Being a Contrarian can be very lonely. All great investors find themselves very lonely as only contrarians become great investors. Jeremy Grantham has been lonely a very long time, but he is what I consider a Great Investor, along side Warren Buffet, Bill Gross and Julian Robertson. He first began calling for a market top in 1998 and acted accordingly by going primarily to cash by 1999. He saw the overvaluation of the internet bubble and the beginnings of a historic loosening of regulations while at the same time greed took over the American and then world culture.
So here we are in 2009, fully 11 years after Grantham and GMO first called for a top in the American stock market. They did get long Emerging Markets in 2000 and beat the market averages by doing so. Still, this long period of bearishness has made Grantham a bit of a pariah among the investment community. But Grantham has a lot to teach us about removing emotion from investing and staying hard against the tides of popular opinion: that is being a Contrarian.
The January/February 2009 letter reviews the past 11 years and the ideology shift that led to the market crash. It also discusses how the economy will come back from its depression and the likely direction of global markets over the next seven years. He handicaps the current "reflation" strategy and the likely resultant inflation and what that means for investors. It is a very long and somewhat arduous read as Grantham is a statistician and quant. But like with Dr. Robert Shiller who Grantham references and I think respects, the reader is rewarded with a 200 year history of investing and countless interesting and relevant antecdotes to our current situation. This is a newsletter to file away and review at least once a year for reminders of how Grantham arrived at his conclusions and whether they are proving true.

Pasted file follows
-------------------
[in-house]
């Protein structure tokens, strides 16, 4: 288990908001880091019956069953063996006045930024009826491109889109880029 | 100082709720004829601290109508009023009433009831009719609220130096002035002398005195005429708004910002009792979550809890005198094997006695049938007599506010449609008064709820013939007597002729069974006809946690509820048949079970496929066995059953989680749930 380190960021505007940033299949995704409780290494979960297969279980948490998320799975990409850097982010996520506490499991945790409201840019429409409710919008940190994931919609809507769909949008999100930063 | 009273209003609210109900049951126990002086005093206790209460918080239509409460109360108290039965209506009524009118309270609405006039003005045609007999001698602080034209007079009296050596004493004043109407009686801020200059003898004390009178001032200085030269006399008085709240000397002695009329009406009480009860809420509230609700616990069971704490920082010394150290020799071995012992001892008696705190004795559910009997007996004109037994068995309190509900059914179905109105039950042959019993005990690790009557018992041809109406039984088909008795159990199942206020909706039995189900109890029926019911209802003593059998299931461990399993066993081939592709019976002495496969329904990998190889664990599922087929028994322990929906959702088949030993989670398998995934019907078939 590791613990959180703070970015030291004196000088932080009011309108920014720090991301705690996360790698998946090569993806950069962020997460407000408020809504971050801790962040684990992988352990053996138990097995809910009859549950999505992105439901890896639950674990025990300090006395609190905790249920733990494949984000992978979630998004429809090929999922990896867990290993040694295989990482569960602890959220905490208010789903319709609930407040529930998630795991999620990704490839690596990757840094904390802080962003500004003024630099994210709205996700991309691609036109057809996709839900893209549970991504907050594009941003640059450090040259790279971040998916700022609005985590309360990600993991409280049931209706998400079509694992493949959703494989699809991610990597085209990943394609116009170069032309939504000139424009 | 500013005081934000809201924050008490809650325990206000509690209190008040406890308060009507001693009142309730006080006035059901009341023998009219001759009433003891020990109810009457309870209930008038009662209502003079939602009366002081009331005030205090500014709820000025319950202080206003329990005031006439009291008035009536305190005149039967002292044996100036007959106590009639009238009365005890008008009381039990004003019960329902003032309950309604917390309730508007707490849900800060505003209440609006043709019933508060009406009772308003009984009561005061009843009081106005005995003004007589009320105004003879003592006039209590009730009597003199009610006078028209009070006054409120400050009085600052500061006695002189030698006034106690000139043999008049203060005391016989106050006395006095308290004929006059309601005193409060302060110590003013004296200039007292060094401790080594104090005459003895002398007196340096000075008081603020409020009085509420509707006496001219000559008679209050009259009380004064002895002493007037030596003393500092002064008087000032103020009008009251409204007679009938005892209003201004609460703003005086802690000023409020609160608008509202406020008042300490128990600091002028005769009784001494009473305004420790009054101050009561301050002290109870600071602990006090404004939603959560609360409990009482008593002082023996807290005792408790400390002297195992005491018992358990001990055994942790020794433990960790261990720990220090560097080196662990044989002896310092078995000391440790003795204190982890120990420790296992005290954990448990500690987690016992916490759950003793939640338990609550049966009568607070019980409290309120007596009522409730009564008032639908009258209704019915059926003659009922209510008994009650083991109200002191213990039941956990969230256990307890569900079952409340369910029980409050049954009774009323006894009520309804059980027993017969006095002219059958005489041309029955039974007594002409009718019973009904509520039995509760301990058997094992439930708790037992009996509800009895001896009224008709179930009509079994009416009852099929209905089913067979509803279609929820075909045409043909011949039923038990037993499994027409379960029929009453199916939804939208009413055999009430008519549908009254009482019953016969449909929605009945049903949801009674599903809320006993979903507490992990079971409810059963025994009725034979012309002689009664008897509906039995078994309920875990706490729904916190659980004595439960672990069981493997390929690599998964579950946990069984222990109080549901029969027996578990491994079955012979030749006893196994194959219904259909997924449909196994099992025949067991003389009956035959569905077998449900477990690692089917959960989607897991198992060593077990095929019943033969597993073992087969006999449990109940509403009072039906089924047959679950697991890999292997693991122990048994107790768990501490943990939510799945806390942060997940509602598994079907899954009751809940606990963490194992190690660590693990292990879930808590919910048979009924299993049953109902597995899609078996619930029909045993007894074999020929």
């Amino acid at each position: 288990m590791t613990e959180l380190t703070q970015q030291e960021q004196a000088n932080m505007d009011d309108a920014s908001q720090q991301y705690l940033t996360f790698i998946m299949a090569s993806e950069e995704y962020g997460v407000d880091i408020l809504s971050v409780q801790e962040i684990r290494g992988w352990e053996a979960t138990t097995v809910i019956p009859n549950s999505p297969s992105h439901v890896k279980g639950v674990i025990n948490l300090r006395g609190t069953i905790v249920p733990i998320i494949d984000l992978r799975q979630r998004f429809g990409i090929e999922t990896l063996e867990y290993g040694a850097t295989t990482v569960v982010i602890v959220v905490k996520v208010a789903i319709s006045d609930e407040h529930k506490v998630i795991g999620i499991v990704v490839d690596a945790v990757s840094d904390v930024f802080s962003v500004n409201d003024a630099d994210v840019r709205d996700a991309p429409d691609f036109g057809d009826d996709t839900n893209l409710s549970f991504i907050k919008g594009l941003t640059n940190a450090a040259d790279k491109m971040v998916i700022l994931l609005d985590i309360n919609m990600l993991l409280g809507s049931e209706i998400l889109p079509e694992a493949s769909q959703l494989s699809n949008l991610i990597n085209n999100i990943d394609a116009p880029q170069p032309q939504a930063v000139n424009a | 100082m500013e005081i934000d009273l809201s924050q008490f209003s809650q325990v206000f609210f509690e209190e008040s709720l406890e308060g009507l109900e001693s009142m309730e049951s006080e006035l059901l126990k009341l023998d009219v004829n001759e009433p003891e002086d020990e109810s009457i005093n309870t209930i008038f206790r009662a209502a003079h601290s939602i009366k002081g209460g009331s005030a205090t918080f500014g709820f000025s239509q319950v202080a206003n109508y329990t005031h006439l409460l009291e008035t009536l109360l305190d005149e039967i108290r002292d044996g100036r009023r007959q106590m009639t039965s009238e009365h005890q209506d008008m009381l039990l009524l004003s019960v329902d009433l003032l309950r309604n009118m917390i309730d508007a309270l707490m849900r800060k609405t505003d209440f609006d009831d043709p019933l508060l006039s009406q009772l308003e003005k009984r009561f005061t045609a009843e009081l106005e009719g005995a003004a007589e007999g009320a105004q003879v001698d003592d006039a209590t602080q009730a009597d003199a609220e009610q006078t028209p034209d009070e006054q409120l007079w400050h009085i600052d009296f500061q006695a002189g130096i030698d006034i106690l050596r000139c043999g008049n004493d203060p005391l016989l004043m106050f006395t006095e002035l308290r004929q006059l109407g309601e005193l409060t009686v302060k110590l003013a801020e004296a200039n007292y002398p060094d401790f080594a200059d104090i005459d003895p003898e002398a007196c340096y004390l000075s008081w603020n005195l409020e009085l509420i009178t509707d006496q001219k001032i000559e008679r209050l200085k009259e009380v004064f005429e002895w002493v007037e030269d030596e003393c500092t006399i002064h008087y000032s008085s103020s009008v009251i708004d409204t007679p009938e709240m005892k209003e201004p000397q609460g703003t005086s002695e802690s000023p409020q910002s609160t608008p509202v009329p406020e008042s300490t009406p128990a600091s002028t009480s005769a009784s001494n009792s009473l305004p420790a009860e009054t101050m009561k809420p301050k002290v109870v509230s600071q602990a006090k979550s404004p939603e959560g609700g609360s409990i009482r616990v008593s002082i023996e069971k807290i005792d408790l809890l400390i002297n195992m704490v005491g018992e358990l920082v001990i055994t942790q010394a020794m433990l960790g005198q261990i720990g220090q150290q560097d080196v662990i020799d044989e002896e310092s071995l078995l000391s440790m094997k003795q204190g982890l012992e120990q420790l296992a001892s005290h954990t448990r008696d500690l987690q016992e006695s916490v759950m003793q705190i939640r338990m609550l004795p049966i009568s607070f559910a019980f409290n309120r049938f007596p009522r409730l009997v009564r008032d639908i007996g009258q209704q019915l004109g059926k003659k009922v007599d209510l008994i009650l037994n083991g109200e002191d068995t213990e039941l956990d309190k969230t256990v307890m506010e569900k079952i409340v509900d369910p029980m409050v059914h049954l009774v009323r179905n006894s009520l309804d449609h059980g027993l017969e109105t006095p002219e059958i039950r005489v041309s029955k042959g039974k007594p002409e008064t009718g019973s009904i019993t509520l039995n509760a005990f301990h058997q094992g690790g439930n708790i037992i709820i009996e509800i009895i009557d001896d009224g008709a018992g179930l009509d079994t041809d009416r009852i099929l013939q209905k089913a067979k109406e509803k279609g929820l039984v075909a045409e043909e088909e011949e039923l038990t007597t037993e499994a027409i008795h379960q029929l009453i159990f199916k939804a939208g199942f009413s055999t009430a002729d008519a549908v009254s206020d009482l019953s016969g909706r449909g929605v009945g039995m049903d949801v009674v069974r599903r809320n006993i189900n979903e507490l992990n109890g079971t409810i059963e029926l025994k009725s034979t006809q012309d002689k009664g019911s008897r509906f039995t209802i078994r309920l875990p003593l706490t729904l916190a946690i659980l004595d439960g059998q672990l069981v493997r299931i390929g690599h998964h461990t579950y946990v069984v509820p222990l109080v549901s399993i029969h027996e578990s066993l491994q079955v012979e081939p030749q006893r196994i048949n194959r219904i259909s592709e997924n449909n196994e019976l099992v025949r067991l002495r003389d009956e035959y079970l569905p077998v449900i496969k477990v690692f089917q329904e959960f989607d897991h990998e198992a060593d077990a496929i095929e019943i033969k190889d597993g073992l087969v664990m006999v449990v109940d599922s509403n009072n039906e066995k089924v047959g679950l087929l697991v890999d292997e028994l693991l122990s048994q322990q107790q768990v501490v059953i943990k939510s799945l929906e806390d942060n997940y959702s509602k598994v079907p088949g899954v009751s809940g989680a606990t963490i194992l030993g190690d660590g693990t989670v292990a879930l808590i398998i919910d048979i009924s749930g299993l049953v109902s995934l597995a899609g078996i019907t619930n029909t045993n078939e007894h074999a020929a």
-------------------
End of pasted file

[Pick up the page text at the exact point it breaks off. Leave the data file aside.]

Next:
I will reference and link his 2009 Market Analysis published in two parts in January and February. More recently, on March 10, Grantham published a piece titled "Reinvesting When Terrified". I will also reference that letter and provide a link to a video interview with Jeremy Grantham by Steve Forbes.
Steve Forbes Interview with Jeremy Grantham - Video
Reinvesting When Terrified Jeremy Grantham
It was psychologically painful in 1999 to give up making money on the way up and to expose yourself to the career risk that comes with looking like an old fuddy duddy. Similarly today, it is both painful and career risky to part with your increasingly beloved cash, particularly since cash has been so hard to raise in this market of unprecedented illiquidity. As this crisis climaxes, formerly reasonable people will start to predict the end of the world, armed with plenty of terrifying and accurate data that will serve to reinforce the wisdom of your caution. Every decline will enhance the beauty of cash until, as some of us experienced in 1974, ‘terminal paralysis’ sets in. Those who were over invested will be catatonic and just sit and pray. Those few who look brilliant, oozing cash, will not want to easily give up their brilliance. So almost everyone is watching and waiting with their inertia beginning to set like concrete. Typically, those with a lot of cash will miss a very large chunk of the market recovery.
There is only one cure for terminal paralysis: you absolutely must have a battle plan for reinvestment and stick to it. Since every action must overcome paralysis, what I recommend is a few large steps, not many small ones. A single giant step at the low would be nice, but without holding a signed contract with the devil, several big moves would be safer. This is what we have been doing at GMO. We made one very large reinvestment move in October, taking us to about half way between neutral and minimum equities, and we have a schedule for further moves contingent on future market declines. It is particularly important to have a clear denition of what it will take for you to be fully invested. Without a similar program, be prepared for your committee’s enthusiasm to invest (and your own for that matter) to fall with the market. You must get them to agree now – quickly before rigor mortis sets in – for we are entering that zone as I write.
Disclosure: No positions